Livestock > Cost & Return > Budgets and Record Summaries

Livestock Enterprise Budgets for Iowa - 2014

File B1-21
Updated January, 2014

download in pdf format pdf format


decision aids:

xls fileFarrow-to-finish - Pasture
Farrow-to-finish - Total Confinement

xls fileFinishing feeder pigs

 

xls fileProducing weaned 12 lb. pigs – Total Confinement

xls fileFinishing weaned 12 lb. pigs – Total Confinement

xls fileFinishing yearling steers - corn and hay ration
Finishing yearling steers - corn and silage ration

xls fileFinishing steer calves - corn and hay ration
Finishing steer calves - corn and silage ration

xls fileFinishing yearling heifers - corn and hay ration
Finishing yearling heifers - corn and silage ration

xls fileBackgrounding steer calves - winter corn and hay ration
Backgrounding steer calves - summer improved pasture

xls fileBeef cow-calf

 

xls fileEwe flock

 

xls fileFeeder lamb

 

xls fileGrade A Dairy – 20,000 lbs milk per cow annually
Grade A Dairy – 24,000 lbs milk per cow annually

teaching activities:

teaching activity teaching activity

 

teaching activity teaching activity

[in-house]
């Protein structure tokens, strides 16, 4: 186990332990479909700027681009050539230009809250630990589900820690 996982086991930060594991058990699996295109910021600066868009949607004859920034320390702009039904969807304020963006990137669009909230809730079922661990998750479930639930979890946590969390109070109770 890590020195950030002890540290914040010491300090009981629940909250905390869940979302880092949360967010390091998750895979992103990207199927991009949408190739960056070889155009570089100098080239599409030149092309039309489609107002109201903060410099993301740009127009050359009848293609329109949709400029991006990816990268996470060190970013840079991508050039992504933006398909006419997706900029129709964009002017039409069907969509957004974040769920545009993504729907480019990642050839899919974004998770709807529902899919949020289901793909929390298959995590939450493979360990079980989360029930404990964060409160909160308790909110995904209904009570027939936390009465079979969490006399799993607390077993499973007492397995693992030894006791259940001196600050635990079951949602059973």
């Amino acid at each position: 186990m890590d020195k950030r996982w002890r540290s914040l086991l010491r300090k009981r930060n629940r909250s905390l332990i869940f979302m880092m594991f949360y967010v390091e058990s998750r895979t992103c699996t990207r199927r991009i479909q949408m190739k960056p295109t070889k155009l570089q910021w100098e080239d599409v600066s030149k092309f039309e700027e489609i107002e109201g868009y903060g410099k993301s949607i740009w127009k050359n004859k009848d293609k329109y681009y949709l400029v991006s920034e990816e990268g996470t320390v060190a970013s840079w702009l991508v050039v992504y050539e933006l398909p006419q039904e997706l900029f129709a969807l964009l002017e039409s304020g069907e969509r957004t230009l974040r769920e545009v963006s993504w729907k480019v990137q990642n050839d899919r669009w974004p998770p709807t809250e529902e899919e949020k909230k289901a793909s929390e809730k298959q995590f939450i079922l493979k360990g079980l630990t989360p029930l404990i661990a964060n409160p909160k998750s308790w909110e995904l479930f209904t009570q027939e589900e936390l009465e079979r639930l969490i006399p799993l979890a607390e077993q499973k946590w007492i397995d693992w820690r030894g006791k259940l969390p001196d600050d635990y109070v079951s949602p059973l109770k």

teaching activity teaching activity

This publication contains estimates of production costs for common livestock enterprises in Iowa. Estimates are intended to reflect average or aboveaverage levels of management using common types of technology. Input prices reflect expected average price levels during the year.

These budget tables are presented in the accompanying "pdf" file that you can access by clicking here or on the icon above.

Enter projected estimates for input and sale prices. Suggested input prices are shown on page 2 in the accompanying "pdf" file that you can access by clicking here or on the icon above. Suggested sale prices are shown in Information File Livestock Planning Prices.

Data were drawn from farm record summaries, feed consumption research and price projections, and are intended to be used for planning purposes only. For individual farms, expected costs and input requirements based on past results should be substituted whenever possible.

Each budget contains estimates of the following types of costs:

Fixed Costs. Costs that will occur regardless of the level of production each year. They generally include such things as depreciation, interest, taxes, and insurance on facilities, breeding livestock, and livestock equipment and facilities. Depreciation is assumed to be 8 percent of the original value of facilities and equipment annually. Interest averages one-half the original value of facilities over its lifetime, or 5 percent annually. Taxes and insurance add 1 percent for a total of 14 percent of the original investment annually for fixed costs.

Variable Costs. Costs that vary according to the level of production. Interest is calculated on feed and other variable costs for one-half the production period.

 

Lee Schulz, extension livestock specialist, 515-294-3356, lschulz@iastate.edu
Shane Ellis, extension field specialist, 712-792-2364, shanee@iastate.edu